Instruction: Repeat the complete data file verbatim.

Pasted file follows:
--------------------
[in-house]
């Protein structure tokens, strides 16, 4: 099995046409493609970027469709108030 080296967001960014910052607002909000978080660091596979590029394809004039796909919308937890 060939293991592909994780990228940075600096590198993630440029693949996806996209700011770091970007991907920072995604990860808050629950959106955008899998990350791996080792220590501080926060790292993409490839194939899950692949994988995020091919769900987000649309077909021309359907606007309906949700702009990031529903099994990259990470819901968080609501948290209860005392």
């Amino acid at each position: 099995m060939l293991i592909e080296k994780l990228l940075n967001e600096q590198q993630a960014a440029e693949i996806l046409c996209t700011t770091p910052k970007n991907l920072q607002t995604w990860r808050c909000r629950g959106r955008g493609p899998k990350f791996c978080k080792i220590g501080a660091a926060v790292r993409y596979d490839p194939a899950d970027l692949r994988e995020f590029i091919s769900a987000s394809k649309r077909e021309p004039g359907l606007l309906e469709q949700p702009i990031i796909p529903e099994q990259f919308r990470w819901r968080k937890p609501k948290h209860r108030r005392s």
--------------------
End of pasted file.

[in-house]
């Protein structure tokens, strides 16, 4: 099995046409493609970027469709108030 080296967001960014910052607002909000978080660091596979590029394809004039796909919308937890 060939293991592909994780990228940075600096590198993630440029693949996806996209700011770091970007991907920072995604990860808050629950959106955008899998990350791996080792220590501080926060790292993409490839194939899950692949994988995020091919769900987000649309077909021309359907606007309906949700702009990031529903099994990259990470819901968080609501948290209860005392």
């Amino acid at each position: 099995m060939l293991i592909e080296k994780l990228l940075n967001e600096q590198q993630a960014a440029e693949i996806l046409c996209t700011t770091p910052k970007n991907l920072q607002t995604w990860r808050c909000r629950g959106r955008g493609p899998k990350f791996c978080k080792i220590g501080a660091a926060v790292r993409y596979d490839p194939a899950d970027l692949r994988e995020f590029i091919s769900a987000s394809k649309r077909e021309p004039g359907l606007l309906e469709q949700p702009i990031i796909p529903e099994q990259f919308r990470w819901r968080k937890p609501k948290h209860r108030r005392s």